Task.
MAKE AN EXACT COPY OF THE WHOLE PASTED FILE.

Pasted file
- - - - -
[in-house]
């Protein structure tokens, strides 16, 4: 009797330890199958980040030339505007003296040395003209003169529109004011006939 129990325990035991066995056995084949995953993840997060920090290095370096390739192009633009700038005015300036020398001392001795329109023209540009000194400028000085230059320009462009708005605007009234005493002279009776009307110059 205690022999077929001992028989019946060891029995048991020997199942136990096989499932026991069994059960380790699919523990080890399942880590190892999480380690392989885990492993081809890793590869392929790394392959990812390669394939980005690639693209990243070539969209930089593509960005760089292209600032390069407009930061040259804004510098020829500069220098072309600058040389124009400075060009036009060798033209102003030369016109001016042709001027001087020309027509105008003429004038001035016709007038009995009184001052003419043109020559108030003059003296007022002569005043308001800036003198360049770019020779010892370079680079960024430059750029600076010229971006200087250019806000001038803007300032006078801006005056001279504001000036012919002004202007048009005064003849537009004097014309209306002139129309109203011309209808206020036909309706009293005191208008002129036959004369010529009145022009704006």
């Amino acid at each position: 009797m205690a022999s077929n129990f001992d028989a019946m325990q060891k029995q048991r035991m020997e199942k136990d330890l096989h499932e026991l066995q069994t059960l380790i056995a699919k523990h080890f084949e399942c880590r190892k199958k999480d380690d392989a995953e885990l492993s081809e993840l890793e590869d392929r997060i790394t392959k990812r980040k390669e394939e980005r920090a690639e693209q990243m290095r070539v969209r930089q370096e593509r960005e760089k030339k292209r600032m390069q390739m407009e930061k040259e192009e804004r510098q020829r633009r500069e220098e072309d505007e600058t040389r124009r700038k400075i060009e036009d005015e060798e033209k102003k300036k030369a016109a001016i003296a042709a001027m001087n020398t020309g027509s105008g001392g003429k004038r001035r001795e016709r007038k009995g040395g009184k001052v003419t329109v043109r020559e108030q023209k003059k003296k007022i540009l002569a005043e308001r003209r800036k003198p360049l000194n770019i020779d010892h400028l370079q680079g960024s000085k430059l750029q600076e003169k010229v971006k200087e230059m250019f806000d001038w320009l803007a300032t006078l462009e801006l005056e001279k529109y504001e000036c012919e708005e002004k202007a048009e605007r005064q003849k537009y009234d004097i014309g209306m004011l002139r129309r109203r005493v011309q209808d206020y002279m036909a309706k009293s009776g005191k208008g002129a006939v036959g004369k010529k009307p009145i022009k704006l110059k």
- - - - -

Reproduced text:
[in-house]
């Protein structure tokens, strides 16, 4: 009797330890199958980040030339505007003296040395003209003169529109004011006939 129990325990035991066995056995084949995953993840997060920090290095370096390739192009633009700038005015300036020398001392001795329109023209540009000194400028000085230059320009462009708005605007009234005493002279009776009307110059 205690022999077929001992028989019946060891029995048991020997199942136990096989499932026991069994059960380790699919523990080890399942880590190892999480380690392989885990492993081809890793590869392929790394392959990812390669394939980005690639693209990243070539969209930089593509960005760089292209600032390069407009930061040259804004510098020829500069220098072309600058040389124009400075060009036009060798033209102003030369016109001016042709001027001087020309027509105008003429004038001035016709007038009995009184001052003419043109020559108030003059003296007022002569005043308001800036003198360049770019020779010892370079680079960024430059750029600076010229971006200087250019806000001038803007300032006078801006005056001279504001000036012919002004202007048009005064003849537009004097014309209306002139129309109203011309209808206020036909309706009293005191208008002129036959004369010529009145022009704006």
């Amino acid at each position: 009797m205690a022999s077929n129990f001992d028989a019946m325990q060891k029995q048991r035991m020997e199942k136990d330890l096989h499932e026991l066995q069994t059960l380790i056995a699919k523990h080890f084949e399942c880590r190892k199958k999480d380690d392989a995953e885990l492993s081809e993840l890793e590869d392929r997060i790394t392959k990812r980040k390669e394939e980005r920090a690639e693209q990243m290095r070539v969209r930089q370096e593509r960005e760089k030339k292209r600032m390069q390739m407009e930061k040259e192009e804004r510098q020829r633009r500069e220098e072309d505007e600058t040389r124009r700038k400075i060009e036009d005015e060798e033209k102003k300036k030369a016109a001016i003296a042709a001027m001087n020398t020309g027509s105008g001392g003429k004038r001035r001795e016709r007038k009995g040395g009184k001052v003419t329109v043109r020559e108030q023209k003059k003296k007022i540009l002569a005043e308001r003209r800036k003198p360049l000194n770019i020779d010892h400028l370079q680079g960024s000085k430059l750029q600076e003169k010229v971006k200087e230059m250019f806000d001038w320009l803007a300032t006078l462009e801006l005056e001279k529109y504001e000036c012919e708005e002004k202007a048009e605007r005064q003849k537009y009234d004097i014309g209306m004011l002139r129309r109203r005493v011309q209808d206020y002279m036909a309706k009293s009776g005191k208008g002129a006939v036959g004369k010529k009307p009145i022009k704006l110059k």